EU launches Article 7 procedure against Poland

In an unprecedented move, the European Commission will ask other EU member states to declare that Poland’s judiciary overhaul constitutes “a clear risk of a serious breach of EU values.” If the states agree, Warsaw’s voting rights would be suspended.

“The Commission has today concluded that there is a clear risk of a serious breach of the rule of law in Poland,” the Commission said in a statement.

“Judicial reforms in Poland mean that the country’s judiciary is now under the political control of the ruling majority. In the absence of judicial independence, serious questions are raised about the effective application of EU law.”

“As guardians of the treaty, the commission is under a strict responsibility to act. If the application of the rule of law is left completely to the individual member states, then the whole of the EU will suffer,” the EC Deputy President Frans Timmermans said.

“This decision has no merit. It is in our opinion a purely political decision,” Beata Mazurek, a spokeswoman for the ruling Law and Justice (PiS) party responded.

The next step in the process is that EU governments, meeting in the Council of the European Union, will hear Poland out and ask it to address their concerns. But if 22 out of the EU’s 28 countries and the European Parliament are not satisfied in the end, the process will move on to the next stages, which may mean sanctions.

Sanctions can be imposed with the backing of a majority of countries representing a majority of the EU’s citizens. But to get to that stage, EU governments have first to unanimously agree that what was initially just a risk of a serious breach of the rule of law has now become a reality. This is unlikely to happen, as Hungary has already said that it will not support such motion.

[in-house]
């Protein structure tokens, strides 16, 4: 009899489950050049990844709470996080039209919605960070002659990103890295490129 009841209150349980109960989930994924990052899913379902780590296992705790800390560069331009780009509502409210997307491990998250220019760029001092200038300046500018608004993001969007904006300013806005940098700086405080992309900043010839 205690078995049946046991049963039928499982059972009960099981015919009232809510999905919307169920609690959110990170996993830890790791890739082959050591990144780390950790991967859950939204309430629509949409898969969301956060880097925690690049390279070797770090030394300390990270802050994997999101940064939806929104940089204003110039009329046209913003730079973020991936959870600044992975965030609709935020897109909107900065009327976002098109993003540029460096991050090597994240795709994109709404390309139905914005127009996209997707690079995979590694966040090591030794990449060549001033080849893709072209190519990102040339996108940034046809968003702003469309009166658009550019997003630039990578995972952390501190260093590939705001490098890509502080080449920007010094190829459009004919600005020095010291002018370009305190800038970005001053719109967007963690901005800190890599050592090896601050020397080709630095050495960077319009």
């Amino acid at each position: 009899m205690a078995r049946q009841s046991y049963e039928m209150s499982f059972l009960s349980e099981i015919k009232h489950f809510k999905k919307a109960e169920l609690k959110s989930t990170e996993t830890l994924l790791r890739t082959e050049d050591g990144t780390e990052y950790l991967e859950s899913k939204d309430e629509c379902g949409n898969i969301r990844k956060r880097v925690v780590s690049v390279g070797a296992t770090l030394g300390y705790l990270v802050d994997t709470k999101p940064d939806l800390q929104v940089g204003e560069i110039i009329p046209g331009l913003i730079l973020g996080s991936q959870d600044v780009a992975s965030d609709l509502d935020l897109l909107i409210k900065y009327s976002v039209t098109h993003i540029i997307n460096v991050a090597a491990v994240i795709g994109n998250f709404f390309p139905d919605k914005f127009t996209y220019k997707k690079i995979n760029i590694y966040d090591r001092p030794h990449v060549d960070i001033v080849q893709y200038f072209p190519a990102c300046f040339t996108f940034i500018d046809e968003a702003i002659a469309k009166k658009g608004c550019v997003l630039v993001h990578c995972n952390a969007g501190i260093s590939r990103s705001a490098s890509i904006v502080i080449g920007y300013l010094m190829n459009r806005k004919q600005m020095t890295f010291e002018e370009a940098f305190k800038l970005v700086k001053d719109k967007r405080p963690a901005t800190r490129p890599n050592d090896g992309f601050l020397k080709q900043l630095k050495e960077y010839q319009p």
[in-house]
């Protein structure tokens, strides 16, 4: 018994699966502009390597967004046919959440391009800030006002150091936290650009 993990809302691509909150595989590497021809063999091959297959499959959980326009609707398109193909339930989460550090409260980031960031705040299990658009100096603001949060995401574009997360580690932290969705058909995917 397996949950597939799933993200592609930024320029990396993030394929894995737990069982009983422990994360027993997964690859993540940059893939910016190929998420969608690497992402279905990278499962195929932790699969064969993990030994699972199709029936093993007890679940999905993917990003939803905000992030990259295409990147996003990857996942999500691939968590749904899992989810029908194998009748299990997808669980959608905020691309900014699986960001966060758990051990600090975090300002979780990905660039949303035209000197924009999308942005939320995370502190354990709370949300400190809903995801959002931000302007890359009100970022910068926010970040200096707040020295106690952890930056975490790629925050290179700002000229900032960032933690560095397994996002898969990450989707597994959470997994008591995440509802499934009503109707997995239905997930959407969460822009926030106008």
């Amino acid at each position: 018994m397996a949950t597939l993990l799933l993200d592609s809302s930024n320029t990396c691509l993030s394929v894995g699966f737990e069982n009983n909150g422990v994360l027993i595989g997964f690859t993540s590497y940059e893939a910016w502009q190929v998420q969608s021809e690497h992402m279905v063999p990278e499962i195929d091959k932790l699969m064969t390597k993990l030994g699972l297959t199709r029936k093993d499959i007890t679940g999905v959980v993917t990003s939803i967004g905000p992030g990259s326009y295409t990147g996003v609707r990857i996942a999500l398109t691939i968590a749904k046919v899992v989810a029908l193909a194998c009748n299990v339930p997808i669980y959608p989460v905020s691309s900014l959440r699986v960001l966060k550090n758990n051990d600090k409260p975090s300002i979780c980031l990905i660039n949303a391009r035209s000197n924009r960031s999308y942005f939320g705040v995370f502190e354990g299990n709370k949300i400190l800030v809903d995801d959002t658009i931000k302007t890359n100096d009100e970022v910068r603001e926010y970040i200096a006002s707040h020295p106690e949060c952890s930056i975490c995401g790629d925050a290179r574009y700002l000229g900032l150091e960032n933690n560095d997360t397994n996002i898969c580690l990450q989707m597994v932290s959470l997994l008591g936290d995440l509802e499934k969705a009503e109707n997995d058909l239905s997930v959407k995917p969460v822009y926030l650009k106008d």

“Poland is perceived today as a disintegrating force in this part of Europe and this is why I believe that it is important to end this devastation of Poland’s reputation,” the European Council head and former Polish PM Donald Tusk said.

The judiciary overhaul lowers the retirement age for the Supreme Court’s judges to 65 from 70, effectively forcing the immediate removal of 40 percent of the currently appointed judges. The Supreme Court confirms election results and is the court of the last appeal in Poland.

Another reform would give lawmakers the right to choose 15 out of the council’s 25 judges, who so far have been selected by other judges. It also introduces the possibility to make a complaint regarding any court’s decision from the past 20 years.

The Council of Europe, Europe’s human rights watchdog, has compared such measures to those of the Soviet system.

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